The European Environmental Bureau (EEB) published a report on Wednesday, highlighting the systemic “environmental racism” the minority Roma population across Europe faces. The report was published as part of International Roma Day and focuses on Central and Eastern European countries. However, the conditions faced by Roma communities have been found to be consistent across the entirety of Europe. European authorities must take steps to integrate the Roma population into wider European society, as opposed to being complicit in the suffering faced by these communities.
The phenomenon of “environmental racism” that the Roma are currently facing entails the often forced habitation of polluted lands, often next to landfills and wastelands. As a consequence, Roma communities are excluded from wider society and left to fend for themselves. The report analysed a wide range of cases, and in more than half of them, the most prominent issues faced were a lack of clean drinking water and adequate sanitation facilities.
Patrizia Heidegger, Director of Global Policies and Sustainability at EEB and one of the authors of the report, stated that its findings expose the overlooked and desperate conditions Roma communities are often found to be living in. She told Al Jazeera that “..in basically all of the countries we have covered, these are slums”. She added that the challenging environmental conditions the Roma face are exacerbated by “widespread and deeply rooted” prejudices held against them across European societies. It is evident that the Roma are heavily marginalized in multiple ways. They are pushed to the fringes of society not only socially, but physically too.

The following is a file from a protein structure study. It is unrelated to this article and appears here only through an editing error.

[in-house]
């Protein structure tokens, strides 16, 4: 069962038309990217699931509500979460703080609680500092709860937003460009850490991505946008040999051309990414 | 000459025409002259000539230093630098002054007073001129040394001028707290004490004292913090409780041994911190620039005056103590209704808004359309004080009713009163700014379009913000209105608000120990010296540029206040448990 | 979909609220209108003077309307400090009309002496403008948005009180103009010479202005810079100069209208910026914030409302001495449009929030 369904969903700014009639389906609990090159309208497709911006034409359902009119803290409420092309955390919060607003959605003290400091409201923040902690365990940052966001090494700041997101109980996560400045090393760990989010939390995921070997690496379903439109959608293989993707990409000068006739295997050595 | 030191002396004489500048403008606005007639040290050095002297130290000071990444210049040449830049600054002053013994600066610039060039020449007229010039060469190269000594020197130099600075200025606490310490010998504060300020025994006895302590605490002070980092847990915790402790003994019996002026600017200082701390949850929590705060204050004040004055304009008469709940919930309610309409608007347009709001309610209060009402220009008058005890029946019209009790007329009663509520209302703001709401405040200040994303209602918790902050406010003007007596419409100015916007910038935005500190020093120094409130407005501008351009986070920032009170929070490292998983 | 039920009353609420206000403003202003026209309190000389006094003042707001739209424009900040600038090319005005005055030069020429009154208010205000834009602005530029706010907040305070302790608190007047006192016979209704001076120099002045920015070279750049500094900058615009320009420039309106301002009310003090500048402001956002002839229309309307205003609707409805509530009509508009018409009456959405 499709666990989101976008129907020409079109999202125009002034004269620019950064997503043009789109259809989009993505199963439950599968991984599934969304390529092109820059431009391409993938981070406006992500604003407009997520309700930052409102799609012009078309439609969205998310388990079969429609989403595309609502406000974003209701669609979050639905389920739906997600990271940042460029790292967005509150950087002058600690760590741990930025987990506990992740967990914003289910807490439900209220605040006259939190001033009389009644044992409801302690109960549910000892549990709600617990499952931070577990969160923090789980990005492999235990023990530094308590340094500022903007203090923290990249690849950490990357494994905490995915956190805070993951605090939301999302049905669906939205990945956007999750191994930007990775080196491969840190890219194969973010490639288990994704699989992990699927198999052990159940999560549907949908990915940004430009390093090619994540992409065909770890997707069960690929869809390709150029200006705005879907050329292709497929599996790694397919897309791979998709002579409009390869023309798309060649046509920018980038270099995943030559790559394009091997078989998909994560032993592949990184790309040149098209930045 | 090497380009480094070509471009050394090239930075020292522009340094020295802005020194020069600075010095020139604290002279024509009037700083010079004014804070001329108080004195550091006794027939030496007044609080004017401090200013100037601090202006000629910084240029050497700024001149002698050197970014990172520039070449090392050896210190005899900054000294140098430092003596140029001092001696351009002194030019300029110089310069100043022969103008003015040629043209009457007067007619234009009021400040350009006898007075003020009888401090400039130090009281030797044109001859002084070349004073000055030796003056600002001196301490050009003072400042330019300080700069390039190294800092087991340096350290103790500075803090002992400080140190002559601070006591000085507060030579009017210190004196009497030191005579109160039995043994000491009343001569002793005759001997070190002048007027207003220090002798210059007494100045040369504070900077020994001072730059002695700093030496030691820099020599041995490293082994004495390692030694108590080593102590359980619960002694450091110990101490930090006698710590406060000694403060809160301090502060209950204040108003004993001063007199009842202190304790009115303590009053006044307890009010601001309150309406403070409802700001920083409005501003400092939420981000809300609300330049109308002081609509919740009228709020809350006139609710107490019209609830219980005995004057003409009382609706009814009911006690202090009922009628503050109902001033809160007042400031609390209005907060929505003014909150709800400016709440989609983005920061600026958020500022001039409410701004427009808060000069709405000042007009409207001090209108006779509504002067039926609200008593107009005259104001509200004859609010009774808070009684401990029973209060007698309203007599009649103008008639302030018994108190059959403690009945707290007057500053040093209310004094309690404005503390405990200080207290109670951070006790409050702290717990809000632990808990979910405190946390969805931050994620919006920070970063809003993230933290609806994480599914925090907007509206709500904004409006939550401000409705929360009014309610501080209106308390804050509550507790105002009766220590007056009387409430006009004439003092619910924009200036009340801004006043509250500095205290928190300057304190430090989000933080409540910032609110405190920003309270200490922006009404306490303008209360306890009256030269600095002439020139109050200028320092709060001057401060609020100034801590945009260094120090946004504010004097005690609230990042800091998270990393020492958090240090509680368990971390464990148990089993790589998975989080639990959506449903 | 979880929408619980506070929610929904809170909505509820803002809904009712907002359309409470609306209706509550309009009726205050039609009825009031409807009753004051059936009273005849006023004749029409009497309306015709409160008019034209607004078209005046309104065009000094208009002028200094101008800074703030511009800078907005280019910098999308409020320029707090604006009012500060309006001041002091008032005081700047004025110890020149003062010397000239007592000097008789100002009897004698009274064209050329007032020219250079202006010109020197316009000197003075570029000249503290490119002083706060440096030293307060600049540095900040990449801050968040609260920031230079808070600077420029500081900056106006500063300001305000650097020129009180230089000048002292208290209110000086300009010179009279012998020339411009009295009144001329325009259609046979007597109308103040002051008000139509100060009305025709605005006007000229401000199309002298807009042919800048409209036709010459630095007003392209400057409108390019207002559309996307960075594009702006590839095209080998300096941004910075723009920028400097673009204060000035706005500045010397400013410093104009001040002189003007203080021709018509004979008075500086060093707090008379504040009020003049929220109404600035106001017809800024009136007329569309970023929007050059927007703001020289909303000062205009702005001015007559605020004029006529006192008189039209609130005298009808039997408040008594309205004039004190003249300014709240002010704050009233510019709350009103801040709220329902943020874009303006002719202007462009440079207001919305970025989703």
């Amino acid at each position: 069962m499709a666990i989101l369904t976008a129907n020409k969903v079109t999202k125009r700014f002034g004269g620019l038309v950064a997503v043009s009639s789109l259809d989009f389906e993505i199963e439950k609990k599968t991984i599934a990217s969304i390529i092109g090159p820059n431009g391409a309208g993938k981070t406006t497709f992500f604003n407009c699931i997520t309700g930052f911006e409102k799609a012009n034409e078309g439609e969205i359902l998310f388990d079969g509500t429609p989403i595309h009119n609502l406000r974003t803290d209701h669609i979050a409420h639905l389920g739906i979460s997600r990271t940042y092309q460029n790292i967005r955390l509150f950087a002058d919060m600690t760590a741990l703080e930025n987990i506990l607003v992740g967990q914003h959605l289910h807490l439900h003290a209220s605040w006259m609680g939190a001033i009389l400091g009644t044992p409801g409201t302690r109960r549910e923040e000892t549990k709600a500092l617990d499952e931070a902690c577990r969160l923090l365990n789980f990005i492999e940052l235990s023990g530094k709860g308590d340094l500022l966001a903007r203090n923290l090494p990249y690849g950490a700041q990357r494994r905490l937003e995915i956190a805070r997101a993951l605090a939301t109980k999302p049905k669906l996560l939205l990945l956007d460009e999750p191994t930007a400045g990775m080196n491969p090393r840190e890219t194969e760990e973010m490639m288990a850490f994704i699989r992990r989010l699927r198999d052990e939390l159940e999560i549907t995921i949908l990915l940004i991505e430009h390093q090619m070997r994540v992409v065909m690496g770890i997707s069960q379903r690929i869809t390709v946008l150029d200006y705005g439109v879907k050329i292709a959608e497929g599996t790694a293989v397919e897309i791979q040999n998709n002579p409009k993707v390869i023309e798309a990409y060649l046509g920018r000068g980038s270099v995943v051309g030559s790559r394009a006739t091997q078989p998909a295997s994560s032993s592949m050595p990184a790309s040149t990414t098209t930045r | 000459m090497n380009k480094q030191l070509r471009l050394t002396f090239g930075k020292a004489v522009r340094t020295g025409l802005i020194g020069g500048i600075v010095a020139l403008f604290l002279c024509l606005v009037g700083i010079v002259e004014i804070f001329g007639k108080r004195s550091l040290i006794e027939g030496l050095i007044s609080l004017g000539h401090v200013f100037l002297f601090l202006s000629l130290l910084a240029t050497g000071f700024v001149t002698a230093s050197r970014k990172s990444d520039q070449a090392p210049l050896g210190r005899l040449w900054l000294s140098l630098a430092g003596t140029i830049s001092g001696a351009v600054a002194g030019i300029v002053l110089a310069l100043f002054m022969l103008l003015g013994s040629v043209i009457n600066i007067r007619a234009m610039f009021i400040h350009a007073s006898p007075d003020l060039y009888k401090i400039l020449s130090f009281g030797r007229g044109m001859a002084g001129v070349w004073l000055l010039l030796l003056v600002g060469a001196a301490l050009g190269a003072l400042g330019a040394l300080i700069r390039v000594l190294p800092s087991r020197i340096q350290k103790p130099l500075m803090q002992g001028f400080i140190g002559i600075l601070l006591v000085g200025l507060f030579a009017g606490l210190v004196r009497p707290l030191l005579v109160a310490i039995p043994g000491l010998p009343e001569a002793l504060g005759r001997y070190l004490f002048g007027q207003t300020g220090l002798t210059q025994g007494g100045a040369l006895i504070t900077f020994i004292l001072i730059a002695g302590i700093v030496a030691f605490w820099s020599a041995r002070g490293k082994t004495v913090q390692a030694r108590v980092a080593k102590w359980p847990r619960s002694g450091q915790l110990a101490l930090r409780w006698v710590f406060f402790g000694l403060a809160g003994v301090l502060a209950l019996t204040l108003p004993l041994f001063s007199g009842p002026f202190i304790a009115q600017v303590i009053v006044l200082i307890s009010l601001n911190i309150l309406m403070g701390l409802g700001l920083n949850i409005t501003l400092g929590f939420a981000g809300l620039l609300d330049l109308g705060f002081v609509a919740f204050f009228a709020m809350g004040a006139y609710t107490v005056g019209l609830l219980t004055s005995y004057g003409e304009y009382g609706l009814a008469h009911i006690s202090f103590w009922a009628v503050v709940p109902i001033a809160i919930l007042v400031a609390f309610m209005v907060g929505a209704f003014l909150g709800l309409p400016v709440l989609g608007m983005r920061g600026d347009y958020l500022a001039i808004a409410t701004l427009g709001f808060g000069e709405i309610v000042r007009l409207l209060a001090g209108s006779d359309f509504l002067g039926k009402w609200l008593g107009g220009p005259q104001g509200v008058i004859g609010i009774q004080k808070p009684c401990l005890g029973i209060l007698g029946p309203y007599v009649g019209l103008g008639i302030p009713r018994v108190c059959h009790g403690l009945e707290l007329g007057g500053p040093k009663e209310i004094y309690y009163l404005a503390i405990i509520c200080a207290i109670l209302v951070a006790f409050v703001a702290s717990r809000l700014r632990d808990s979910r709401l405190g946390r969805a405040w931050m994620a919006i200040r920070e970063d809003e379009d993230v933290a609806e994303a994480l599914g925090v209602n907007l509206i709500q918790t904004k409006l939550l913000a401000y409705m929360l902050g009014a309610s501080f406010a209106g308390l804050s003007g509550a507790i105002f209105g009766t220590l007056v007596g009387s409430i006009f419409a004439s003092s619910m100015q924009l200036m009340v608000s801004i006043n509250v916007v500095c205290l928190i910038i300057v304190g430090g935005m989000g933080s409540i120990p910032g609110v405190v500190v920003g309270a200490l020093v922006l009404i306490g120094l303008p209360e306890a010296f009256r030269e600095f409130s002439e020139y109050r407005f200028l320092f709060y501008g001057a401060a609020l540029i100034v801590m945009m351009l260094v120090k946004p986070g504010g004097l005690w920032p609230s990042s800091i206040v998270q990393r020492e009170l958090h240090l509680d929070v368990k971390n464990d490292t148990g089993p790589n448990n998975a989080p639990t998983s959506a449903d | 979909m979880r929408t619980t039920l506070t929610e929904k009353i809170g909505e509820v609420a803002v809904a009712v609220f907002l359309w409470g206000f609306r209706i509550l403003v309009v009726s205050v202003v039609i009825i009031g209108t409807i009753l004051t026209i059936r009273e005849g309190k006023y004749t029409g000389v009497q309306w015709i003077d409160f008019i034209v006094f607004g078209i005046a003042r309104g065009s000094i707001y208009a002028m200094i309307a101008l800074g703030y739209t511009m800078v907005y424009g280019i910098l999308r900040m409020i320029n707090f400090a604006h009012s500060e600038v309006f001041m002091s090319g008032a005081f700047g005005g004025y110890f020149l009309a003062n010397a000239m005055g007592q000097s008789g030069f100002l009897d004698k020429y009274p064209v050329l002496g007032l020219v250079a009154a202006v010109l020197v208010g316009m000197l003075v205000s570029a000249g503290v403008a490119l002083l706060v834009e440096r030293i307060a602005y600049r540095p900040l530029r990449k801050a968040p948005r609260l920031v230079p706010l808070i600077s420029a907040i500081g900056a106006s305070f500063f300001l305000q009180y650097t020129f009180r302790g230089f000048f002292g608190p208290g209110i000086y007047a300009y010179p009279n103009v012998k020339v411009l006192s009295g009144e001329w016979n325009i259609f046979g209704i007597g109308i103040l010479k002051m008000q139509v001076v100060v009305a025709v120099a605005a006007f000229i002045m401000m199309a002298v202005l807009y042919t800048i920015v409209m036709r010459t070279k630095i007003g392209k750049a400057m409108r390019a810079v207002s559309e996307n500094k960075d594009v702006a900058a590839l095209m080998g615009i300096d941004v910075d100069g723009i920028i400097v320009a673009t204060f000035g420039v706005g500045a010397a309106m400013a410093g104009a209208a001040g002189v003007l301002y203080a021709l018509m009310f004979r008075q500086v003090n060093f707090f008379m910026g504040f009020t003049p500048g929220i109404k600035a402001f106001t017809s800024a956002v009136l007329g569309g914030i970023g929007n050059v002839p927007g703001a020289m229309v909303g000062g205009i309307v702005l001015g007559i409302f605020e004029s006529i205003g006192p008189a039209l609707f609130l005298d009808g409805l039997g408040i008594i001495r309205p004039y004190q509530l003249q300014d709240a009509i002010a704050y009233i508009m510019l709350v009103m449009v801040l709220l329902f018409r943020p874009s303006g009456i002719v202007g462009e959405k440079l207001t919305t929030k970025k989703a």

Pada-Rat, a Roma settlement in the Hungarian city of Cluj-Napoca, paints a picture of the living conditions Roma are often forced to endure. Roma activist Ciprian Nodis has described the conditions in Pada-Rat as “inhuman”, with around 2,000 people living around a huge landfill. The majority of the population live in makeshift housing, comprised of plastic, cardboard, or rotten wood. Additionally, there is a lack of access to electricity or clean drinking water. “The worst thing that can happen to you in Romania is to be born into a Roma family that lives in Pata-Rat- because you are born into dirt,” Nodis told Al Jazeera. He added that different Roma communities share the sentiment of being disregarded by European authorities. “The people there feel abandoned- they say they are treated like the garbage they live next to,” he stated.
The European Commission estimates that there are around 10-12 million Roma people living throughout Europe. Among this population, 6 million reside within EU member states, making Roma the largest minority population. A 2016 survey across 9 EU member states concluded that around 80% of Roma live below the poverty line. Additionally, Roma life expectancy is 10 years lower than the European average.
European authorities need to step up and take solid steps to integrate Roma communities into society, particularly by improving access to areas such as employment, education and housing. It is essential that moving forward, the Roma people are given a voice. It is no longer acceptable for the world to turn a blind eye to the suffering endured by an entire population.
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